BY ALEXANDER SOULE
Hearst Connecticut Media
Connecticut’s construction industry added an estimated 2,400 jobs in May, the fastest growth the sector has seen dating to 1990, which is as far back as the state Department of Labor posts industry data online.
Including the construction sector’s gains, Connecticut added an estimated 6,400 jobs in May, according to estimates by the U.S. Department of Labor, dropping the unemployment rate to 6 percent from an adjusted 6.2 percent in April.
The Labor Department reported the figures hours before Gov. Dannel P. Malloy was scheduled to visit the new Stamford headquarters of Vineyard Vines, which plans to maintain a workforce of 200 people at Shippan Landing, also running retail stores in Greenwich and Westport.
“We had a fantastic month,” Malloy said. “What you’re seeing is a continuation of a trend that began four years ago, and that is very active and robust job growth here in Connecticut — and, let me point out, on a sustained basis.”
The number of Connecticut residents lacking jobs is now just above 115,000 people, down by about 9,450 people from May 2014 when the jobless rate was at 6.6 percent. The unemployment rate fell even as the state’s labor force increased for the 20th consecutive month, with more than 1.9 million people employed as of May.
At 58,400 jobs, construction industry employment is now at its highest level since January 2009 when it reached 59,100 jobs; it peaked at 69,400 jobs the previous January. Nationally, the construction sector added 17,000 jobs in May for a 0.2 percent increase, with the Association of Builders and Contractors trade group noting the gains are putting wage pressure on construction companies.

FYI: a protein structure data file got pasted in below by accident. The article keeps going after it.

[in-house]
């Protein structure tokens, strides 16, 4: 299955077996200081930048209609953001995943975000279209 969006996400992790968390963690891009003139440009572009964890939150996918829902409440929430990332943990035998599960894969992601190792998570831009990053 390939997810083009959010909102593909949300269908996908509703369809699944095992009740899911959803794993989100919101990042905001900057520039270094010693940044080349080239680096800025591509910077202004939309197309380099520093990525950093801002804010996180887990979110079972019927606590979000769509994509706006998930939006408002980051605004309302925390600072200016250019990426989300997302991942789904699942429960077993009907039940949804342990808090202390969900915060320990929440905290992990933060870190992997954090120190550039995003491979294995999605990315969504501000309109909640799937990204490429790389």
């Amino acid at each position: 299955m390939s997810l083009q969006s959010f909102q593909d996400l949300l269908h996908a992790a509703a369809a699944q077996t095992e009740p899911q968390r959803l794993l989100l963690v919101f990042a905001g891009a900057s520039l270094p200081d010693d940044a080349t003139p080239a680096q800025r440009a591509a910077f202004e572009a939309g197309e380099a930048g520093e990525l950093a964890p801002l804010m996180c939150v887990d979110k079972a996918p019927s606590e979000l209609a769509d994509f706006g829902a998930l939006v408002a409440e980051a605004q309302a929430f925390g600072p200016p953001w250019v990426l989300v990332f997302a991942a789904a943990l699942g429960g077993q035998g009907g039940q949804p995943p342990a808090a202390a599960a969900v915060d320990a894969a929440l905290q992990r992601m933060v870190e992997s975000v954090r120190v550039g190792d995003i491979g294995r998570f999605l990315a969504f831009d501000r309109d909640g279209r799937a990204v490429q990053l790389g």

Stamford and Danbury have been hotbeds of new construction in Connecticut, with ongoing projects including the new building for Stamford Hospital taking shape on the city’s west side; F. D. Rich’s Summer House apartment high-rise nearing completion downtown; and the Rivington by Toll Brothers residential development in Danbury.
The Labor Department does not break out industry sectors by geography. Statewide, the construction industry’s employment was up 4.3 percent from April and 4.8 percent from May 2014.
The catchall category of trade, transportation and utilities — covering a wide range of activities from bus drivers to sewage facilities — registered the biggest jobs gain in May, totaling 3,200 new positions for a 1.1 percent gain from April.
Manufacturing suffered the steepest drop from April, with the state estimating the sector shed 1,000 jobs but still holding steady from May 2014.
Hearst Connecticut Media includes four daily newspapers: Connecticut Post, Greenwich Time, The Advocate (Stamford) and The News-Times (Danbury). See stamfordadvocate.com for more from this reporter.